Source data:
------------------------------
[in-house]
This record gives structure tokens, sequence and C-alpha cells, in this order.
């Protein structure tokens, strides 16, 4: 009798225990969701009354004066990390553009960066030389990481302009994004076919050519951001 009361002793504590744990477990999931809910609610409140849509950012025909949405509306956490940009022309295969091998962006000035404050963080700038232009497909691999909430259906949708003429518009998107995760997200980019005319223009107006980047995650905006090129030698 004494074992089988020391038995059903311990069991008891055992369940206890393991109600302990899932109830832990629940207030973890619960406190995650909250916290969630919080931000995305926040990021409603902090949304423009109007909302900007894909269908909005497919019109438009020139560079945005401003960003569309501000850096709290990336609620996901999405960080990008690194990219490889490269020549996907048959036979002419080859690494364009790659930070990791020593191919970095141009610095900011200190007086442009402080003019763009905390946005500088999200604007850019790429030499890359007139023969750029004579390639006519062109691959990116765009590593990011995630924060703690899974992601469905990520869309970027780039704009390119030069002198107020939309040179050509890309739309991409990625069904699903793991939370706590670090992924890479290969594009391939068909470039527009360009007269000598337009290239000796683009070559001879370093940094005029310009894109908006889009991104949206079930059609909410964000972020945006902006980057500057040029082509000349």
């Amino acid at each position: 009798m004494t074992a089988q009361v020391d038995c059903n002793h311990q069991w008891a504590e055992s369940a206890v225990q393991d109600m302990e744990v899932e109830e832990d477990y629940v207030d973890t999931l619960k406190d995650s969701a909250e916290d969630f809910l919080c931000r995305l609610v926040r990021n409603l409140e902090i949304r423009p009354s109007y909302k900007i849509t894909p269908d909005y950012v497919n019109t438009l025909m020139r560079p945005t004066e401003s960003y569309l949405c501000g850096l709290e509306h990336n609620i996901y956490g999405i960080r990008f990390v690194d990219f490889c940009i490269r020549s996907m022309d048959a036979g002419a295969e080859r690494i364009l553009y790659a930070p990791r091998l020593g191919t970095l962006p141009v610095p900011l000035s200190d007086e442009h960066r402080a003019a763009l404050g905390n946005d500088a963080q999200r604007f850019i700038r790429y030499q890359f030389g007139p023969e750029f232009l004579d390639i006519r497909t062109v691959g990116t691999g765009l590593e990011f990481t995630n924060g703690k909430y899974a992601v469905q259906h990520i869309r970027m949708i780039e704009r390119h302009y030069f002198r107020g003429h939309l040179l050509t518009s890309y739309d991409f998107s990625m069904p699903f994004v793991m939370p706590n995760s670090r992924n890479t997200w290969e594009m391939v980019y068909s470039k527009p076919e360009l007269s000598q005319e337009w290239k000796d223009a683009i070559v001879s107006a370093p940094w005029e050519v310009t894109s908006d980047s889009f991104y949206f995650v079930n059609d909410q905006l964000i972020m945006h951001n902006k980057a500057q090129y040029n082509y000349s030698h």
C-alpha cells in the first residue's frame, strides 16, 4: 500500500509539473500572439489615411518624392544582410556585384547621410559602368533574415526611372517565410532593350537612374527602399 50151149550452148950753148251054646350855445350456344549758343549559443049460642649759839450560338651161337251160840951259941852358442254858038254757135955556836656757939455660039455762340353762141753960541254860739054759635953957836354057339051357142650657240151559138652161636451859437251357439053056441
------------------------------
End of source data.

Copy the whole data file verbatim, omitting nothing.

[in-house]
This record gives structure tokens, sequence and C-alpha cells, in this order.
């Protein structure tokens, strides 16, 4: 009798225990969701009354004066990390553009960066030389990481302009994004076919050519951001 009361002793504590744990477990999931809910609610409140849509950012025909949405509306956490940009022309295969091998962006000035404050963080700038232009497909691999909430259906949708003429518009998107995760997200980019005319223009107006980047995650905006090129030698 004494074992089988020391038995059903311990069991008891055992369940206890393991109600302990899932109830832990629940207030973890619960406190995650909250916290969630919080931000995305926040990021409603902090949304423009109007909302900007894909269908909005497919019109438009020139560079945005401003960003569309501000850096709290990336609620996901999405960080990008690194990219490889490269020549996907048959036979002419080859690494364009790659930070990791020593191919970095141009610095900011200190007086442009402080003019763009905390946005500088999200604007850019790429030499890359007139023969750029004579390639006519062109691959990116765009590593990011995630924060703690899974992601469905990520869309970027780039704009390119030069002198107020939309040179050509890309739309991409990625069904699903793991939370706590670090992924890479290969594009391939068909470039527009360009007269000598337009290239000796683009070559001879370093940094005029310009894109908006889009991104949206079930059609909410964000972020945006902006980057500057040029082509000349």
């Amino acid at each position: 009798m004494t074992a089988q009361v020391d038995c059903n002793h311990q069991w008891a504590e055992s369940a206890v225990q393991d109600m302990e744990v899932e109830e832990d477990y629940v207030d973890t999931l619960k406190d995650s969701a909250e916290d969630f809910l919080c931000r995305l609610v926040r990021n409603l409140e902090i949304r423009p009354s109007y909302k900007i849509t894909p269908d909005y950012v497919n019109t438009l025909m020139r560079p945005t004066e401003s960003y569309l949405c501000g850096l709290e509306h990336n609620i996901y956490g999405i960080r990008f990390v690194d990219f490889c940009i490269r020549s996907m022309d048959a036979g002419a295969e080859r690494i364009l553009y790659a930070p990791r091998l020593g191919t970095l962006p141009v610095p900011l000035s200190d007086e442009h960066r402080a003019a763009l404050g905390n946005d500088a963080q999200r604007f850019i700038r790429y030499q890359f030389g007139p023969e750029f232009l004579d390639i006519r497909t062109v691959g990116t691999g765009l590593e990011f990481t995630n924060g703690k909430y899974a992601v469905q259906h990520i869309r970027m949708i780039e704009r390119h302009y030069f002198r107020g003429h939309l040179l050509t518009s890309y739309d991409f998107s990625m069904p699903f994004v793991m939370p706590n995760s670090r992924n890479t997200w290969e594009m391939v980019y068909s470039k527009p076919e360009l007269s000598q005319e337009w290239k000796d223009a683009i070559v001879s107006a370093p940094w005029e050519v310009t894109s908006d980047s889009f991104y949206f995650v079930n059609d909410q905006l964000i972020m945006h951001n902006k980057a500057q090129y040029n082509y000349s030698h």
C-alpha cells in the first residue's frame, strides 16, 4: 500500500509539473500572439489615411518624392544582410556585384547621410559602368533574415526611372517565410532593350537612374527602399 50151149550452148950753148251054646350855445350456344549758343549559443049460642649759839450560338651161337251160840951259941852358442254858038254757135955556836656757939455660039455762340353762141753960541254860739054759635953957836354057339051357142650657240151559138652161636451859437251357439053056441